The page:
3. How effective will community colleges be after the devastating funding cuts that result from massive deficits inflicted by the Bush administration? As it stands right now, much of the community college curriculum is under equipped to address the dynamic nature of computing. More apropos, why should effort be expended to train and prepare for work that will no longer be done by Americans who are tagged as too costly?

» read more

15 July 2003

He won't be able to have a career designing and building stuff because all those jobs have moved to India

Another article about programmer jobs departing for offshore centers. I reckon the flurry of emails being sent by engineers, programmers and other white collar workers has resonated with writers across the nation. AZ Republic columnist Jon Talton penned a column last week on the new "brain arbitrage".
Their fearful e-mails, from Arizona and nationwide, have overtaken every other topic I hear about from readers.

American companies are no longer just sending manufacturing jobs offshore - now the jobs are high-skilled technology positions. Forrester Research, which is hardly an alarmist outfit, estimates that a cumulative 472,000 information technology jobs will move to India alone by 2015. Call-center jobs, a staple of the regional economy here, are already on their way. A total of 3.3 million service sector jobs are expected to be part of the exodus.

The companies are playing what the Financial Times calls "brain arbitrage." That's the difference in cost between a skilled knowledge worker in India, or another developing nation, and the United States or Western Europe. The developing nations have an insurmountable advantage. The top 100 financial institutions in the world expect to save $180 billion a year by moving jobs to lower-wage countries. The loss for Western countries: 2 million jobs.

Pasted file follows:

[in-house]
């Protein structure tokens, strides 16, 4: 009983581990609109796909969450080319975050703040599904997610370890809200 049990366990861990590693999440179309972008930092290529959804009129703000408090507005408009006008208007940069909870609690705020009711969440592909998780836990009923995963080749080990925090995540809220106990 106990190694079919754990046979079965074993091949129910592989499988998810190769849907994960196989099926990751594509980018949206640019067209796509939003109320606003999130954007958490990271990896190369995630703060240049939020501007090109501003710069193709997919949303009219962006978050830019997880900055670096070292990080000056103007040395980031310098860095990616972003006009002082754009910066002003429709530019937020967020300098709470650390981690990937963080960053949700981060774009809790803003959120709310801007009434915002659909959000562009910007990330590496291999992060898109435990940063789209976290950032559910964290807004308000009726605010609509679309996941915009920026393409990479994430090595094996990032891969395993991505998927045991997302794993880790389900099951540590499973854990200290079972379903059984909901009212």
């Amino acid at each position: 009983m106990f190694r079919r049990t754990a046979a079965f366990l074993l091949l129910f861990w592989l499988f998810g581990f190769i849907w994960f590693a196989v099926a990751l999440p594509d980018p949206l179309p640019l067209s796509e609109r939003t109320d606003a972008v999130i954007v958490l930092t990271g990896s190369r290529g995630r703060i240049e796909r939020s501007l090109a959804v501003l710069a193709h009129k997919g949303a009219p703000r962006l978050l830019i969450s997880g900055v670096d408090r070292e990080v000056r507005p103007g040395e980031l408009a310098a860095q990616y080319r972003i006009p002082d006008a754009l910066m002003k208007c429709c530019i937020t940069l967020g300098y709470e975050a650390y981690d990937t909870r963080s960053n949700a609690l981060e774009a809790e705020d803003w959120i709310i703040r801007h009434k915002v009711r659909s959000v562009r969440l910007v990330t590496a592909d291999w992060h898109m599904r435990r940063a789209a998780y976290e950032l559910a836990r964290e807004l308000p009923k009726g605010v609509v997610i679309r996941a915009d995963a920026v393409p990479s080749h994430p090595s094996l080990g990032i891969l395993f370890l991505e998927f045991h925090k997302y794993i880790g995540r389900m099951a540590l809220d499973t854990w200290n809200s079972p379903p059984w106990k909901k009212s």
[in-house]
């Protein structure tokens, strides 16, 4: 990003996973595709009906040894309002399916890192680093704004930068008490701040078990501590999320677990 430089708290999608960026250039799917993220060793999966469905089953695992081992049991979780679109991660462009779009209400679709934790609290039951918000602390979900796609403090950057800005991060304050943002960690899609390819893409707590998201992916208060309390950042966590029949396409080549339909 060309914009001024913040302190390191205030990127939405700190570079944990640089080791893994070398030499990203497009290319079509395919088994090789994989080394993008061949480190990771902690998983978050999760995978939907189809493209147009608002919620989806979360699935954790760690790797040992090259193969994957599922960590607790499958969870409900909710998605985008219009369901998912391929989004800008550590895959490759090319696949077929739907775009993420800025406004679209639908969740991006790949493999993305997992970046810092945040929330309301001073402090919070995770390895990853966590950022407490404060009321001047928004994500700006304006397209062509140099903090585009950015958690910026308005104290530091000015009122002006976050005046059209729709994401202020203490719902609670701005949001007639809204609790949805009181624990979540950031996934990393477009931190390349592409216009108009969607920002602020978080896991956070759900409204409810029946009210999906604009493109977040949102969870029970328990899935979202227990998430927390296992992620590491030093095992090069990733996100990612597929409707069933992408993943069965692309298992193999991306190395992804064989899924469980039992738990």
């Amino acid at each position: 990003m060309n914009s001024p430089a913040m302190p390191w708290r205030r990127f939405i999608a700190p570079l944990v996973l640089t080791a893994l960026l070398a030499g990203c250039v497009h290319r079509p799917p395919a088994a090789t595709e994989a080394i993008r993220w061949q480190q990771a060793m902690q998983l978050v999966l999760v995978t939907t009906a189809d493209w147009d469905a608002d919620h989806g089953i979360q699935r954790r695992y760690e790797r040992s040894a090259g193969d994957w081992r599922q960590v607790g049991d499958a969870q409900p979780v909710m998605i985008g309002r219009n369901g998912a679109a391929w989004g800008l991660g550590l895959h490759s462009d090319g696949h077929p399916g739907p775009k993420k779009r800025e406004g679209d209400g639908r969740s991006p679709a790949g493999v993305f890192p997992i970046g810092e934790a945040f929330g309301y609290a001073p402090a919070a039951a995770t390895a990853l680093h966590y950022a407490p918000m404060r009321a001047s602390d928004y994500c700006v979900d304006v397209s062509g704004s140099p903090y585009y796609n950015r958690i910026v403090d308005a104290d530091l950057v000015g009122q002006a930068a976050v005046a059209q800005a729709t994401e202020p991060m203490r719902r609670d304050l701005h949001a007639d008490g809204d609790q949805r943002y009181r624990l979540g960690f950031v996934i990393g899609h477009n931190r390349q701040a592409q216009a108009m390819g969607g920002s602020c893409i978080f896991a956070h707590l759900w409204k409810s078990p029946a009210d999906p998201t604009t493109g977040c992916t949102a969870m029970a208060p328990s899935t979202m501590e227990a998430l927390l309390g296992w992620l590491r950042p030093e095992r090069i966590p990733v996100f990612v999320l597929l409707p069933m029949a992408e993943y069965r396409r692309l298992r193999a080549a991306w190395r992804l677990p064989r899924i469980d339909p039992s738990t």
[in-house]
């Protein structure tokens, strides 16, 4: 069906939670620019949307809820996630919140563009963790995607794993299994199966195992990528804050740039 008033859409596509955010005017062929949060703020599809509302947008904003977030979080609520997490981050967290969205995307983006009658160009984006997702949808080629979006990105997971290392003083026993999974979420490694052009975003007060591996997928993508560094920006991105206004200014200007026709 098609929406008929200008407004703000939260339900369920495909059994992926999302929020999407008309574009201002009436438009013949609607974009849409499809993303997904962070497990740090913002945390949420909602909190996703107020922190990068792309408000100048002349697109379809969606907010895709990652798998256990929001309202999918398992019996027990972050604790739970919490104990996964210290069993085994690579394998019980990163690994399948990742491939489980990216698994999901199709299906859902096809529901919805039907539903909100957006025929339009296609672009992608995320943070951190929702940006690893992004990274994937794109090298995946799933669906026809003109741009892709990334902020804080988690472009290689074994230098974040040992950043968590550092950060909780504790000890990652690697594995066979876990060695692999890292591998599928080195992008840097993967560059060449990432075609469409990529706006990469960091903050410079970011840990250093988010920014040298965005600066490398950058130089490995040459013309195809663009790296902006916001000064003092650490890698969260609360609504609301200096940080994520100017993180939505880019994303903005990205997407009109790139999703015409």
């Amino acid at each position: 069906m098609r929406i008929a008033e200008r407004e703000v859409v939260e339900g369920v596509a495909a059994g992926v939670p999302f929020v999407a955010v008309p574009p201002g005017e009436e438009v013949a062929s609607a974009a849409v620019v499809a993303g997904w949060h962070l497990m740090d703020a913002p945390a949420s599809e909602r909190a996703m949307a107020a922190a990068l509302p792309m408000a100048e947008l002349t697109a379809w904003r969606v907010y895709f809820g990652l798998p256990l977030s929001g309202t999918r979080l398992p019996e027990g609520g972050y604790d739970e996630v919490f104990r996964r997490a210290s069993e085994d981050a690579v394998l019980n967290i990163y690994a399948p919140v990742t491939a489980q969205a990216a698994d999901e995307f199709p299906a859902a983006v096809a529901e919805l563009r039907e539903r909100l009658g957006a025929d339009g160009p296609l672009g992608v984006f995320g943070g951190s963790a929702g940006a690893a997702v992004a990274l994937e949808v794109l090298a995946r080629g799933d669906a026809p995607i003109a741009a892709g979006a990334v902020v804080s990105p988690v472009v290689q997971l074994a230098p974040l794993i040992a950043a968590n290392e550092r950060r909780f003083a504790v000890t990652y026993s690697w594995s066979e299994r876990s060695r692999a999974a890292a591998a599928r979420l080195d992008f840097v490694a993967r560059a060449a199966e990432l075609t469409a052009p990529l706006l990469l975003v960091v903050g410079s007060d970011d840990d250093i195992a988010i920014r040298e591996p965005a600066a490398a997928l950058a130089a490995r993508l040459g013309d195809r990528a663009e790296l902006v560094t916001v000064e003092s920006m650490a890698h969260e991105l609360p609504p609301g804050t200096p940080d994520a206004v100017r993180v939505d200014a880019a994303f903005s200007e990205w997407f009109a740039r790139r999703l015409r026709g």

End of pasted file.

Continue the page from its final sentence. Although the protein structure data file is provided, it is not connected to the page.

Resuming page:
Some, like this so-annointed "Boswell of Silicon Valley" says we should stop whining and embrace the new better jobs and talented immigrants instead of lamenting the jobs lost. Yeah, try telling that to some poor soul who can't meet the mortgage payment now or others who are working double part time jobs in a feeble attempt to make ends meet. The India press is all over the issue, even more so than our national scribes, as they throttle up the lobbyist effort to protect their bustling software industry. One group actually has the audacity to proclaim that outsourcing has saved U.S. jobs! And I guess the H1-B visa holder replacement that I had to train before I was terminated was a positive result on my professional career? Black is white, up is down.
» read more

6 July 2003

Cost of the War in Iraq

Check out the running counter displaying a total of the money spent by the U.S. government to finance the war in Iraq.

3 July 2003

Jobless rate up to 6.4%

The U.S. unemployment rate rises to its highest mark in 9 years. Also, the number of Americans filing new unemployment claims rose 430,000.

Bush-o-nomics has a tragic financial trifecta going on now, with home loan foreclosures at a record high and personal bankruptcies at record marks, up 25% since 2000. A soaring level of consumer debt threatens to make it a superfecta...